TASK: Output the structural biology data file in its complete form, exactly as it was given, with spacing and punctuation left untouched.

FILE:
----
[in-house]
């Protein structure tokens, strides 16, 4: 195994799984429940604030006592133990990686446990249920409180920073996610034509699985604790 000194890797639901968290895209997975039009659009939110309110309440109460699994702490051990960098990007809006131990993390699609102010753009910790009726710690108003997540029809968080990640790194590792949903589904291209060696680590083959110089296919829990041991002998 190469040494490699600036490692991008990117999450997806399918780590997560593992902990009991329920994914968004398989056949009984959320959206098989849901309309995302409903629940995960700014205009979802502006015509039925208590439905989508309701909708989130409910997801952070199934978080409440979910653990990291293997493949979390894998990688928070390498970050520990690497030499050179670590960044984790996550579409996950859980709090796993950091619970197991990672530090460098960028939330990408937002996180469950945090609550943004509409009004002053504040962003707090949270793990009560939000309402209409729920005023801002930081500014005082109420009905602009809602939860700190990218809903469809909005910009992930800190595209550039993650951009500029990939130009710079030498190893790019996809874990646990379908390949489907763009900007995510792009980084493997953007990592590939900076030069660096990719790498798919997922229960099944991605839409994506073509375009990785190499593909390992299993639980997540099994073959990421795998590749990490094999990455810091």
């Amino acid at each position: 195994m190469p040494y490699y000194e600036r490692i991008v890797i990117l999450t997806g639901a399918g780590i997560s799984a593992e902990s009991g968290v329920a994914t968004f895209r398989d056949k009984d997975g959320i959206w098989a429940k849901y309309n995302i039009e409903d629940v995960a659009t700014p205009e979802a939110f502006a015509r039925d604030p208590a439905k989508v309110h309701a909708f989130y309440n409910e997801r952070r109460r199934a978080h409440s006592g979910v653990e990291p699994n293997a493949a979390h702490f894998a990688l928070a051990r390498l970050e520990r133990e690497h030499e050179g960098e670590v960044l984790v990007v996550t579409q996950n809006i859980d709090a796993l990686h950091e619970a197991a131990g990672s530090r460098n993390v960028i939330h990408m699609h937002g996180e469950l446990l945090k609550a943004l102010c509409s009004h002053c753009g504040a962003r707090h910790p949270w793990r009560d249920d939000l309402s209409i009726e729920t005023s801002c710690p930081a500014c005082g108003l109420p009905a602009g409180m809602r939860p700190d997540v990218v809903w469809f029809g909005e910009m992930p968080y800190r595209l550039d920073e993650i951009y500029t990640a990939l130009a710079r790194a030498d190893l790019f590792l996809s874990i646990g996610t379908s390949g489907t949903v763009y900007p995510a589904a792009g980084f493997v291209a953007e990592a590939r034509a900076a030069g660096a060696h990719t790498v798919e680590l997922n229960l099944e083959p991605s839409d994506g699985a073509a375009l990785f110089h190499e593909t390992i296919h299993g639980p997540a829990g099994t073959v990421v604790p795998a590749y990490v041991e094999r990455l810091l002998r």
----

[in-house]
């Protein structure tokens, strides 16, 4: 195994799984429940604030006592133990990686446990249920409180920073996610034509699985604790 000194890797639901968290895209997975039009659009939110309110309440109460699994702490051990960098990007809006131990993390699609102010753009910790009726710690108003997540029809968080990640790194590792949903589904291209060696680590083959110089296919829990041991002998 190469040494490699600036490692991008990117999450997806399918780590997560593992902990009991329920994914968004398989056949009984959320959206098989849901309309995302409903629940995960700014205009979802502006015509039925208590439905989508309701909708989130409910997801952070199934978080409440979910653990990291293997493949979390894998990688928070390498970050520990690497030499050179670590960044984790996550579409996950859980709090796993950091619970197991990672530090460098960028939330990408937002996180469950945090609550943004509409009004002053504040962003707090949270793990009560939000309402209409729920005023801002930081500014005082109420009905602009809602939860700190990218809903469809909005910009992930800190595209550039993650951009500029990939130009710079030498190893790019996809874990646990379908390949489907763009900007995510792009980084493997953007990592590939900076030069660096990719790498798919997922229960099944991605839409994506073509375009990785190499593909390992299993639980997540099994073959990421795998590749990490094999990455810091």
């Amino acid at each position: 195994m190469p040494y490699y000194e600036r490692i991008v890797i990117l999450t997806g639901a399918g780590i997560s799984a593992e902990s009991g968290v329920a994914t968004f895209r398989d056949k009984d997975g959320i959206w098989a429940k849901y309309n995302i039009e409903d629940v995960a659009t700014p205009e979802a939110f502006a015509r039925d604030p208590a439905k989508v309110h309701a909708f989130y309440n409910e997801r952070r109460r199934a978080h409440s006592g979910v653990e990291p699994n293997a493949a979390h702490f894998a990688l928070a051990r390498l970050e520990r133990e690497h030499e050179g960098e670590v960044l984790v990007v996550t579409q996950n809006i859980d709090a796993l990686h950091e619970a197991a131990g990672s530090r460098n993390v960028i939330h990408m699609h937002g996180e469950l446990l945090k609550a943004l102010c509409s009004h002053c753009g504040a962003r707090h910790p949270w793990r009560d249920d939000l309402s209409i009726e729920t005023s801002c710690p930081a500014c005082g108003l109420p009905a602009g409180m809602r939860p700190d997540v990218v809903w469809f029809g909005e910009m992930p968080y800190r595209l550039d920073e993650i951009y500029t990640a990939l130009a710079r790194a030498d190893l790019f590792l996809s874990i646990g996610t379908s390949g489907t949903v763009y900007p995510a589904a792009g980084f493997v291209a953007e990592a590939r034509a900076a030069g660096a060696h990719t790498v798919e680590l997922n229960l099944e083959p991605s839409d994506g699985a073509a375009l990785f110089h190499e593909t390992i296919h299993g639980p997540a829990g099994t073959v990421v604790p795998a590749y990490v041991e094999r990455l810091l002998r």